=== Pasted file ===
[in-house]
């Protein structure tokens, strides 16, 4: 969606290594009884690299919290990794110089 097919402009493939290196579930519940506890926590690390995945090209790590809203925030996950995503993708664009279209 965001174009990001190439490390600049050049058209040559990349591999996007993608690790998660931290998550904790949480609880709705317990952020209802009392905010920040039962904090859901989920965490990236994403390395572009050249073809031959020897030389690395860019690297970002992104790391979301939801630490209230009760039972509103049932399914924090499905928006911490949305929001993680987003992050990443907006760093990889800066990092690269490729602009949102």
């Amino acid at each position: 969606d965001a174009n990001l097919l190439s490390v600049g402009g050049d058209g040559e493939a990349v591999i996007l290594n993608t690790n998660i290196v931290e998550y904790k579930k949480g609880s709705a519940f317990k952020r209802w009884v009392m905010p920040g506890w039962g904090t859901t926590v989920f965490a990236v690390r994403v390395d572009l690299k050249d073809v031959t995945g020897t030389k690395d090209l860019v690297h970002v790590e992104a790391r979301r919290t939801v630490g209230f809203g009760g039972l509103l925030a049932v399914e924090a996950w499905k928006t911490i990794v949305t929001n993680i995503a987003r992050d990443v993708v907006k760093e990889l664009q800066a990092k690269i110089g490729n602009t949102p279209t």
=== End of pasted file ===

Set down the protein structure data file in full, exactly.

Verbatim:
[in-house]
């Protein structure tokens, strides 16, 4: 969606290594009884690299919290990794110089 097919402009493939290196579930519940506890926590690390995945090209790590809203925030996950995503993708664009279209 965001174009990001190439490390600049050049058209040559990349591999996007993608690790998660931290998550904790949480609880709705317990952020209802009392905010920040039962904090859901989920965490990236994403390395572009050249073809031959020897030389690395860019690297970002992104790391979301939801630490209230009760039972509103049932399914924090499905928006911490949305929001993680987003992050990443907006760093990889800066990092690269490729602009949102």
């Amino acid at each position: 969606d965001a174009n990001l097919l190439s490390v600049g402009g050049d058209g040559e493939a990349v591999i996007l290594n993608t690790n998660i290196v931290e998550y904790k579930k949480g609880s709705a519940f317990k952020r209802w009884v009392m905010p920040g506890w039962g904090t859901t926590v989920f965490a990236v690390r994403v390395d572009l690299k050249d073809v031959t995945g020897t030389k690395d090209l860019v690297h970002v790590e992104a790391r979301r919290t939801v630490g209230f809203g009760g039972l509103l925030a049932v399914e924090a996950w499905k928006t911490i990794v949305t929001n993680i995503a987003r992050d990443v993708v907006k760093e990889l664009q800066a990092k690269i110089g490729n602009t949102p279209t």